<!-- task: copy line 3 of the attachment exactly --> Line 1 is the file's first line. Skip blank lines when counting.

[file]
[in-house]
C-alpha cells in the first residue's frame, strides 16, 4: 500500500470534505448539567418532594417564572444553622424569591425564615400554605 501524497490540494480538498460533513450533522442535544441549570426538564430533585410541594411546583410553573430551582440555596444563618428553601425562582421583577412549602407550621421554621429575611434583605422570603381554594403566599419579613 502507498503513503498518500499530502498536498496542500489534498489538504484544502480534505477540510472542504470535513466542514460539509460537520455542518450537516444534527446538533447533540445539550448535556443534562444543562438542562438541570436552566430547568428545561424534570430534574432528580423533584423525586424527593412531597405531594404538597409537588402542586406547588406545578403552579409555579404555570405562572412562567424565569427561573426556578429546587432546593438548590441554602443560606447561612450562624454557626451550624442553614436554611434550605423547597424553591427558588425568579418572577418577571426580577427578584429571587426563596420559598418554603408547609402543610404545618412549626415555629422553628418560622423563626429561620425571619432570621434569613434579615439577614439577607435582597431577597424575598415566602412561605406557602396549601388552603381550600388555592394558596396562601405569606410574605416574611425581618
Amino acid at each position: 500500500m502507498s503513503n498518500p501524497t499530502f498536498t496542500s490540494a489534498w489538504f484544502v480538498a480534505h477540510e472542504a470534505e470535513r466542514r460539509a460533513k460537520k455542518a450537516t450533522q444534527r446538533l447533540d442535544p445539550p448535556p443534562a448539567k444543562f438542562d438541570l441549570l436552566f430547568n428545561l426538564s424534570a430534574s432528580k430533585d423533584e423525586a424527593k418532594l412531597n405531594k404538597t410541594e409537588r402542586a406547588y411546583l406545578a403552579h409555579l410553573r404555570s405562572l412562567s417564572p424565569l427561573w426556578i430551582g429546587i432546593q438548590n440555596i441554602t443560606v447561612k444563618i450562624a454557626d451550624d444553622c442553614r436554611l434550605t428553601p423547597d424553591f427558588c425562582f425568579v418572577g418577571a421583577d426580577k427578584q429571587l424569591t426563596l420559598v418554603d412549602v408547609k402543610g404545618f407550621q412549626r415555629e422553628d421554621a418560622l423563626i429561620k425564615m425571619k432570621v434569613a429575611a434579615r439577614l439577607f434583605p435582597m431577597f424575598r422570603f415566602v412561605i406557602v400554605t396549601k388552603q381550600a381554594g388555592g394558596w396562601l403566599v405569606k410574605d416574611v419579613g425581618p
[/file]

Amino acid at each position: 500500500m502507498s503513503n498518500p501524497t499530502f498536498t496542500s490540494a489534498w489538504f484544502v480538498a480534505h477540510e472542504a470534505e470535513r466542514r460539509a460533513k460537520k455542518a450537516t450533522q444534527r446538533l447533540d442535544p445539550p448535556p443534562a448539567k444543562f438542562d438541570l441549570l436552566f430547568n428545561l426538564s424534570a430534574s432528580k430533585d423533584e423525586a424527593k418532594l412531597n405531594k404538597t410541594e409537588r402542586a406547588y411546583l406545578a403552579h409555579l410553573r404555570s405562572l412562567s417564572p424565569l427561573w426556578i430551582g429546587i432546593q438548590n440555596i441554602t443560606v447561612k444563618i450562624a454557626d451550624d444553622c442553614r436554611l434550605t428553601p423547597d424553591f427558588c425562582f425568579v418572577g418577571a421583577d426580577k427578584q429571587l424569591t426563596l420559598v418554603d412549602v408547609k402543610g404545618f407550621q412549626r415555629e422553628d421554621a418560622l423563626i429561620k425564615m425571619k432570621v434569613a429575611a434579615r439577614l439577607f434583605p435582597m431577597f424575598r422570603f415566602v412561605i406557602v400554605t396549601k388552603q381550600a381554594g388555592g394558596w396562601l403566599v405569606k410574605d416574611v419579613g425581618p